Thursday, August 25th, 2011
Maybe it’s the stress of heading back to school, or summer coming to an end but for some reason we have seen a number of patients with canker sores recently. It is estimated that at any given time 20% of Canadians suffer from canker sores – The precise cause of canker sores remains unclear. Researchers feel a variety of factors, including allergies, injury, genetics, stress, and a weakened immune system may contribute to the development of these painful sores. Canker sore treatments and remedies vary depending on their type and severity. It is helpful to learn about the triggers that are possibly associated with your canker sore outbreaks to possibly help reduce the frequency of your canker sore occurrences. (Presently, there is no known cure for canker sores.) Here are a few of the current recommendations.
- Saltwater Solution and Sodium Bicarbonate – Mix 1 teaspoon salt with one cup warm water. Swish the solution in your mouth for 30 seconds, then spit the solution out. In addition to salt, 1/2 teaspoon baking soda (sodium bicarbonate) may be added to the saline solution. Create a paste by mixing baking soda with small drops of water until a thick consistency results. Use this paste to cover the canker sores, which will help relieve pain. These methods may be repeated as often as needed. Saline and sodium bicarbonate both help the mouth heal quickly by gently reducing the alkalinity and bacteria in the mouth.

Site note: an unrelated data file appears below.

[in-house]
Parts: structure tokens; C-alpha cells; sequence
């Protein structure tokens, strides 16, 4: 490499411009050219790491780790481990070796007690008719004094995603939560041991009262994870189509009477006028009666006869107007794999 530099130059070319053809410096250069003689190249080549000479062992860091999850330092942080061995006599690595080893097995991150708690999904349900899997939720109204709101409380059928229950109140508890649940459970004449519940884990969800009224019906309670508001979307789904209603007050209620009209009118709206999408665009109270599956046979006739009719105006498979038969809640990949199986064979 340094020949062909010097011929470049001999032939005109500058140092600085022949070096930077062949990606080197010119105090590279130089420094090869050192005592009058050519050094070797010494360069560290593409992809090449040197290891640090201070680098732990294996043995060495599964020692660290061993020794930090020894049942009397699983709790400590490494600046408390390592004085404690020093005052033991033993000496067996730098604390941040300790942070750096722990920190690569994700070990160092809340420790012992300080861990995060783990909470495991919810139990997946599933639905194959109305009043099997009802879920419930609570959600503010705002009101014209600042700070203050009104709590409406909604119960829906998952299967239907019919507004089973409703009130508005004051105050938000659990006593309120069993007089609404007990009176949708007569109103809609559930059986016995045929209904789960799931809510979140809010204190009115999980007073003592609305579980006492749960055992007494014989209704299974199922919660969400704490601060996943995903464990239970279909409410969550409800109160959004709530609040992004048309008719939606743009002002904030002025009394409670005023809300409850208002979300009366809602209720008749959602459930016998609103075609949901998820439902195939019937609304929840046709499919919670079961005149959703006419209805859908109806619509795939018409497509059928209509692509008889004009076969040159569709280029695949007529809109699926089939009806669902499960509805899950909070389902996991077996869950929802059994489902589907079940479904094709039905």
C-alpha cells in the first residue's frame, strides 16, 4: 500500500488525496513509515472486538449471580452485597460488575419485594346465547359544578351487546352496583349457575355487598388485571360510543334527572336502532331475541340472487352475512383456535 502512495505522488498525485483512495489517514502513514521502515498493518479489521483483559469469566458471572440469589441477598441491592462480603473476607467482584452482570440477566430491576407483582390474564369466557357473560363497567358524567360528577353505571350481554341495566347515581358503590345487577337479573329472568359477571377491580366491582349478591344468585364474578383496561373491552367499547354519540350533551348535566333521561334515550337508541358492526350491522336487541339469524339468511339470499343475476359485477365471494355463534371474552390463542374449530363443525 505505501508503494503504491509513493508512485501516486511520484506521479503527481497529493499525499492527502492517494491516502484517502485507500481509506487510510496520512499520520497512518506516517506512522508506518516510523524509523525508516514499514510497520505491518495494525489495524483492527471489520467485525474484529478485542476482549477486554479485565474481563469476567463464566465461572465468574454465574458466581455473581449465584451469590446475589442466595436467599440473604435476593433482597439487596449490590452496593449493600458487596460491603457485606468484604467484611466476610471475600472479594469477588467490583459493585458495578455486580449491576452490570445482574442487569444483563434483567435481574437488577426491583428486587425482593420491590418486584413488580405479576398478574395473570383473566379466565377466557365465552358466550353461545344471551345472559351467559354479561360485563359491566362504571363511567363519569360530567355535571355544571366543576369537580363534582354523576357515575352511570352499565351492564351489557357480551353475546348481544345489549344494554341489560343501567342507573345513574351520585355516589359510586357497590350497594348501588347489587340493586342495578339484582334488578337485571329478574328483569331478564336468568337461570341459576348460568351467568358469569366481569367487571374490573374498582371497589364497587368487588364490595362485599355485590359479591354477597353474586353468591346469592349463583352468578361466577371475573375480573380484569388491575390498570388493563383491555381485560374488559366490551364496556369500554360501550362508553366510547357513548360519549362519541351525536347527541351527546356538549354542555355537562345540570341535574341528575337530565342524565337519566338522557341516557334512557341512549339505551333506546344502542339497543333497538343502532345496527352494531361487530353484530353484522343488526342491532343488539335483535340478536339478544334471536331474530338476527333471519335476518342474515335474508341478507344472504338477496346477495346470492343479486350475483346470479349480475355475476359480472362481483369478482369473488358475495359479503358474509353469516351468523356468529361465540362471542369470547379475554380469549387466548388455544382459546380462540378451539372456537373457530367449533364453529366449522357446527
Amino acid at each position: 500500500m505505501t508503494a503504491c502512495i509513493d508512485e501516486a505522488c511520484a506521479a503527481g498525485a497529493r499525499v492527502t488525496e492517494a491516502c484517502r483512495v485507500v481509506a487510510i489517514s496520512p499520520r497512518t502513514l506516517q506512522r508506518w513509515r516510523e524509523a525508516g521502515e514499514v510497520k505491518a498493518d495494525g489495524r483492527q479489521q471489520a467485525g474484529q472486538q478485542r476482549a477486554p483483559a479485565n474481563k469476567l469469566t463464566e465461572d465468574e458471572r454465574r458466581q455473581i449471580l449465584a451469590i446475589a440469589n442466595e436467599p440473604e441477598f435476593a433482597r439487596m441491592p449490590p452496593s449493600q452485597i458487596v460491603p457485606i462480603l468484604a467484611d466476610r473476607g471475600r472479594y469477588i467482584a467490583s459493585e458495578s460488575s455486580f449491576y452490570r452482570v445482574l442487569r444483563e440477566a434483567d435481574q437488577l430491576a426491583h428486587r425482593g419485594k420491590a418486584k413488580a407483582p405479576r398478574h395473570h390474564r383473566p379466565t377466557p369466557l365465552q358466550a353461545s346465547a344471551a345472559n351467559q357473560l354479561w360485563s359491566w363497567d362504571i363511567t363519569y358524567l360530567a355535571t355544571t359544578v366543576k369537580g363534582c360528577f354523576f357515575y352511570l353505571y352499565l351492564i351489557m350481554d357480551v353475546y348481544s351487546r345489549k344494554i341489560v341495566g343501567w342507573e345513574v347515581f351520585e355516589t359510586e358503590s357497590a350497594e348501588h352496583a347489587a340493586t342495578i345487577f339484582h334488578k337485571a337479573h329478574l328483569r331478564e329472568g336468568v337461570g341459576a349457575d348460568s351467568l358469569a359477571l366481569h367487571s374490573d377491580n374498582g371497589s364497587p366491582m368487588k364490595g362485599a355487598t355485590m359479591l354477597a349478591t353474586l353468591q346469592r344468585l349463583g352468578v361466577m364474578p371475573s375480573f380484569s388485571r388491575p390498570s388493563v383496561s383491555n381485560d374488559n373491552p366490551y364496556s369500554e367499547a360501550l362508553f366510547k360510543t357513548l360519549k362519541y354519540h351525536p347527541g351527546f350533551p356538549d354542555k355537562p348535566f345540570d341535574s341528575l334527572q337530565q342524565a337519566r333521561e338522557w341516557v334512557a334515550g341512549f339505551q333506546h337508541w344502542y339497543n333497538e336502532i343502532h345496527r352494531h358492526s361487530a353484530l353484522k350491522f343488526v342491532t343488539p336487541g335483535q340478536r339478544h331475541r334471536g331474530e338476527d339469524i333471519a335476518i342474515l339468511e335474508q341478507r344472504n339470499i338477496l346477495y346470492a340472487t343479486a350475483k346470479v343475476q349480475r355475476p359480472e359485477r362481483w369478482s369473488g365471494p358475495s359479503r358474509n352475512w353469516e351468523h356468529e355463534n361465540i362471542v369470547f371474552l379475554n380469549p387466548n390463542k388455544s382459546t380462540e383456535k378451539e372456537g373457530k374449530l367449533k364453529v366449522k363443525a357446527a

- Hydrogen Peroxide Solution – Mix one part hydrogen peroxide with one part water. Use a cotton swab to dab the solution directly onto the canker sores. Do not swallow the solution. Hydrogen peroxide is an antiseptic that will help reduce the amount of bacteria in the mouth.
- Milk of Magnesia – Used frequently as an aide to relieve constipation and as an antacid, milk of magnesia is a liquid suspension of magnesium hydroxide. Dab milk of magnesia directly onto the canker sores with a cotton swab, three to four times a day. This method is recommended after using the hydrogen peroxide solution. Milk of magnesia will help reduce the pain and help speed the healing process.
- Over-The-Counter Oral Care Products and Mouth Rinse – Available in most dental care sections, antiseptic mouth rinses contain ingredients intended to help heal mouth sores by reducing the amount of bacteria in the mouth. Oral care products that are manufactured to numb painful areas in the mouth are also useful when treating canker sores. Products such as gels, paste, and rinses that are specifically marketed for mouth sores may provide pain relief and help speed the healing process. It is important that you follow the manufacturers’ instructions closely when using over-the-counter products.